$ sudo dd if=/dev/urandom of=/dev/vdc bs=4K iflag=nocache oflag=direct
dd: error writing ‘/dev/vdc’: No space left on device
262145+0 records in
262144+0 records out
1073741824 bytes (1.1 GB) copied, 293.366 s, 3.7 MB/s

Now if you wanted to be even more sure your data is erased, you repeat this process several times.

After you have erased your disk, everything will be wiped — also the file system. If you wanted to re-use the volume, you have to format it again, as described in Module 7.

To speed up the process, you may also overwrite the data with only zeros instead of random data (it is faster because the random generator can be switched off). This is a little less secure: while this will render any data irrecoverable by software, it still may be recoverable by special laboratory techniques. However for this, somebody would need to break into the NeCTAR data center, identify the section of the hard drive you have been using, and undergo significant efforts to restore your data, with no guaranteed outcome — unlikely! So let’s speed up the process:

sudo dd if=/dev/uzero of=<device file> bs=4K iflag=nocache oflag=direct


Options iflag and oflag will try to disable buffering, which does not make sense in this case of a constant stream of zeros. The options should speed up the process.

Using shred

The shred command line utility also provides a means to securely erase data. It is installed by default on most Linux distributions (e.g. on Debian/Ubuntu as part of the coreutils package). It is argued that shred is not as secure as the above dd command — shred securely deletes data, but in theory it can be recovered, albeit only with great difficulty using specialised hardware, if at all.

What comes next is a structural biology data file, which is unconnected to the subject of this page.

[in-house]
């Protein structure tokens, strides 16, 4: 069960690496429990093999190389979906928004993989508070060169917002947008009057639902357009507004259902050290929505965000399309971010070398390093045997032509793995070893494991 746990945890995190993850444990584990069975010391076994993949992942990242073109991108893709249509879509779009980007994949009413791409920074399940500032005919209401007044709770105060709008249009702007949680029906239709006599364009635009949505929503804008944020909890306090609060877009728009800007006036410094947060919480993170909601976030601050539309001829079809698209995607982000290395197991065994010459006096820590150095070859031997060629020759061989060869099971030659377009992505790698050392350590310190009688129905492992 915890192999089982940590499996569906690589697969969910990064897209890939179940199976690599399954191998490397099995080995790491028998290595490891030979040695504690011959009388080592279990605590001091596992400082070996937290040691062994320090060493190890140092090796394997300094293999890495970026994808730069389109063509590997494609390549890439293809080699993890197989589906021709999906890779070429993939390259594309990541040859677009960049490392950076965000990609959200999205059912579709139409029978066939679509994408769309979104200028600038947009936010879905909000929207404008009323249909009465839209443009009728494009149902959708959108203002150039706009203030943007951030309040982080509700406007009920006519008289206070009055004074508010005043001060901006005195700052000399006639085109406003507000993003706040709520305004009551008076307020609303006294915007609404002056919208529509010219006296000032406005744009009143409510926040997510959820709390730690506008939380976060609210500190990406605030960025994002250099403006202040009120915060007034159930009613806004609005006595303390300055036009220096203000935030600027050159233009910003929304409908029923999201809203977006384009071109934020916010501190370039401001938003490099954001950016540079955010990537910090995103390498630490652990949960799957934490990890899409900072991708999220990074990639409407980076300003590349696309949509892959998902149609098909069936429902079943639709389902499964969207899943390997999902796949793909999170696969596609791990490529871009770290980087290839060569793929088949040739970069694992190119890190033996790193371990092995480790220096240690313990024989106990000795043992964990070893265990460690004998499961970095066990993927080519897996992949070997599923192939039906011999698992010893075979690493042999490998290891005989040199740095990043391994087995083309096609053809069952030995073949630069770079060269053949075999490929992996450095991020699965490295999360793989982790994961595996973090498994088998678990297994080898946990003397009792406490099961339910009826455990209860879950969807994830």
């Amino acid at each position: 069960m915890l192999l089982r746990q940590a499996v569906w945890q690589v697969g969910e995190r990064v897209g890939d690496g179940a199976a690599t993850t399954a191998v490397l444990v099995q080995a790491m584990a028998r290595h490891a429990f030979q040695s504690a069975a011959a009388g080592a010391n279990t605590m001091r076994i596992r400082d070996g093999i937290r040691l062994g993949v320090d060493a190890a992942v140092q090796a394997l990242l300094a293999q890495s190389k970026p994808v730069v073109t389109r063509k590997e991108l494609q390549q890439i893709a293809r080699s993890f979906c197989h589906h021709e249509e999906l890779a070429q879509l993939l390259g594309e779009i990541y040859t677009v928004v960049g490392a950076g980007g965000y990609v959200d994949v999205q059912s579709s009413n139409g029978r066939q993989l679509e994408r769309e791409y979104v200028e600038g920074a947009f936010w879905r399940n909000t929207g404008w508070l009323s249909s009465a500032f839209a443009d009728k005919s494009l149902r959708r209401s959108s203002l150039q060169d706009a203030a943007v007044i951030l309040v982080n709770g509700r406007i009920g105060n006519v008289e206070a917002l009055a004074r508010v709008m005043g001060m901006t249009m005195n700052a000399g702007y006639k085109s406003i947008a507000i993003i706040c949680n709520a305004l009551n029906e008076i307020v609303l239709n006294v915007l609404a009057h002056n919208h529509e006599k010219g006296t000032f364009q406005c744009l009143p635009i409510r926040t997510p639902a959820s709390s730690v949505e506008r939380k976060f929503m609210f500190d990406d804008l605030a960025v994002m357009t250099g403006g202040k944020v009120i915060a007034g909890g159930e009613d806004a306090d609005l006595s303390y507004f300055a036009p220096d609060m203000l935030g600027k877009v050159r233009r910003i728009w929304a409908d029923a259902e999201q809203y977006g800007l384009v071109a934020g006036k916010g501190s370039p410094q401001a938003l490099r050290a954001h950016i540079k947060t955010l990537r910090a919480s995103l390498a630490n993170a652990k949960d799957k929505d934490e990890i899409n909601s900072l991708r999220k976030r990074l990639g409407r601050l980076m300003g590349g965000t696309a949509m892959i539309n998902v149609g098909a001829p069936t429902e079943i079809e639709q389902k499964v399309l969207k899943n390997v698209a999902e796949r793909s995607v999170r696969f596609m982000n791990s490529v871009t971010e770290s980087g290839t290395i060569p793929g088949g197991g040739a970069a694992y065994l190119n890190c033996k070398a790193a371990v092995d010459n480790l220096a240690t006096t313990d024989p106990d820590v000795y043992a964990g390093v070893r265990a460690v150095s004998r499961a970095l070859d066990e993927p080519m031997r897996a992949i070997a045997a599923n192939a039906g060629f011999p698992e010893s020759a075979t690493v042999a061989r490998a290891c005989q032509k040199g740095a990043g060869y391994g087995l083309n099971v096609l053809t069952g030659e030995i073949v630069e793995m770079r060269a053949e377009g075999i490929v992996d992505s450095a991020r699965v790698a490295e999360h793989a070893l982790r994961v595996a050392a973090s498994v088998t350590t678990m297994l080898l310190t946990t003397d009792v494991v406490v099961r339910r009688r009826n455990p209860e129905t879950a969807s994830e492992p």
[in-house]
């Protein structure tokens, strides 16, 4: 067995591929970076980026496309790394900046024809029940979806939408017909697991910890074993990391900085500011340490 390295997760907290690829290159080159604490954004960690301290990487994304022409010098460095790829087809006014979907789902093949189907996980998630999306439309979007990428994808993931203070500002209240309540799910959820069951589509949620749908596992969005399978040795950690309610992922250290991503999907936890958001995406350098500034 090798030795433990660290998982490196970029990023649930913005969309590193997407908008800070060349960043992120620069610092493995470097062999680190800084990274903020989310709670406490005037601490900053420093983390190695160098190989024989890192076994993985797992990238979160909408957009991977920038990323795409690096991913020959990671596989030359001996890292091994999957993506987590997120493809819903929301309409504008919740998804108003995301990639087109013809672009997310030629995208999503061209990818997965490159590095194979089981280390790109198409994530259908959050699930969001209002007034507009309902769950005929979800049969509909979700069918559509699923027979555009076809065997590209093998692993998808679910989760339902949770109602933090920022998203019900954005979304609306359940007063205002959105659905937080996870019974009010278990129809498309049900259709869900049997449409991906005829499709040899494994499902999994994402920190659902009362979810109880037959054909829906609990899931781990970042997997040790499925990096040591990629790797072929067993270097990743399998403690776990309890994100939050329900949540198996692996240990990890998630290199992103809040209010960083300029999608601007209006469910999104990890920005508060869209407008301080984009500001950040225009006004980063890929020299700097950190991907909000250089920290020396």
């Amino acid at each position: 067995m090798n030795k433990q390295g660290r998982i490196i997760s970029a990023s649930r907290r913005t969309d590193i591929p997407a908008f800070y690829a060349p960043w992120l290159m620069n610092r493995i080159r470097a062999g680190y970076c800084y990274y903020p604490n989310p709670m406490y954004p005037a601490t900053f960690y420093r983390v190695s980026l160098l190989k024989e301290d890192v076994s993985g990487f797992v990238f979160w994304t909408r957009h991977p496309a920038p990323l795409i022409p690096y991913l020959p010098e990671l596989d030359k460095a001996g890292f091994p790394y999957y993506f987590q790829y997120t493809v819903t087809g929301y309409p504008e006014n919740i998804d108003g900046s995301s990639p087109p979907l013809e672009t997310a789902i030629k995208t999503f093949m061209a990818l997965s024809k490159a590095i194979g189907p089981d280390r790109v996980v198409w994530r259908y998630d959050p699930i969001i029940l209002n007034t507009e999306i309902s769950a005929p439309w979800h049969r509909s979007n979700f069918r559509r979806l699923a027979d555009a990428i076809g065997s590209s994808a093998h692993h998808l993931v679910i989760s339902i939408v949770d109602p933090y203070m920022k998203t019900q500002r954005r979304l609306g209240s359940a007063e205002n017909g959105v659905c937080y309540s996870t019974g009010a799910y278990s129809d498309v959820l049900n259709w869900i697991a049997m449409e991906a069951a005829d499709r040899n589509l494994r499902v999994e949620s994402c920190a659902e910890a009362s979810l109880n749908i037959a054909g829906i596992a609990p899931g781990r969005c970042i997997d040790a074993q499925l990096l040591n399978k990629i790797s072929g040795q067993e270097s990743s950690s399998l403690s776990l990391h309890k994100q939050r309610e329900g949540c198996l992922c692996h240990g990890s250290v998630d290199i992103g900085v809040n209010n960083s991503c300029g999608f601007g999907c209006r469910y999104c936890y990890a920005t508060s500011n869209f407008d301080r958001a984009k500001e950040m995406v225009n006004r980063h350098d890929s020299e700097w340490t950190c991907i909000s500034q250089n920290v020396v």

To run shred with its default settings (overwrite with random data in 3 passes) to erase your device mapped on device file (e.g. /dev/vdc):

sudo shred -v <device file>

The option -v means “verbose”, it will print information while the process is ongoing. For overwriting with zeros instead of random data (which is faster but less secure), add the option -z.

Shred also allows specification of a particular file instead of <device file>, but this is not secure on journaling file systems (which most modern Linux file systems are)! Be sure to choose your device mapping file.

Shred by default uses three passes (overwriting your data three times), writing pseudo-random data. Alternatively, shred can be instructed to do X number of passes with the same random source as used in the dd command described earlier:

sudo shred -v --random-source=/dev/urandom -n<X> <device file>

For example, say you want to erase your drive attached to /dev/vdc, use 5 passes and random data:

sudo shred -v --random-source=/dev/urandom -n5 /dev/vdc

After you have erased your disk, everything will be wiped — also the file system. If you wanted to re-use the volume, you have to format it again, as described in Module 7.

For more details on the shred utility, refer to the man pages:

man shred

Terminating an instances and Volumes

Deleting your instance or volume and thereby freeing up resources for others is also called terminating your instance or volume. This can be done easily in the Dashboard.

To terminate an instance, first make sure you have securely erased the data on the secondary ephemeral disk which you may have used (probably on /dev/vdb). Then, go to Dashboard > Compute > Instances and find the instance you want to terminate in the list. In the right-hand side drop-box next to the instance, select Terminate instance.


You must detach any Volumes from your instance before terminating it — There may be problems if you terminate an Instance while it has Volumes attached. Recovering your volume requires the NeCTAR technical staff to manually patch a database.

To delete a Volume, after you have securely erased your data, go to Dashboard > Compute > Volumes and find the volume you want to delete in the list. In the right-hand side drop-down menu, select Delete Volume.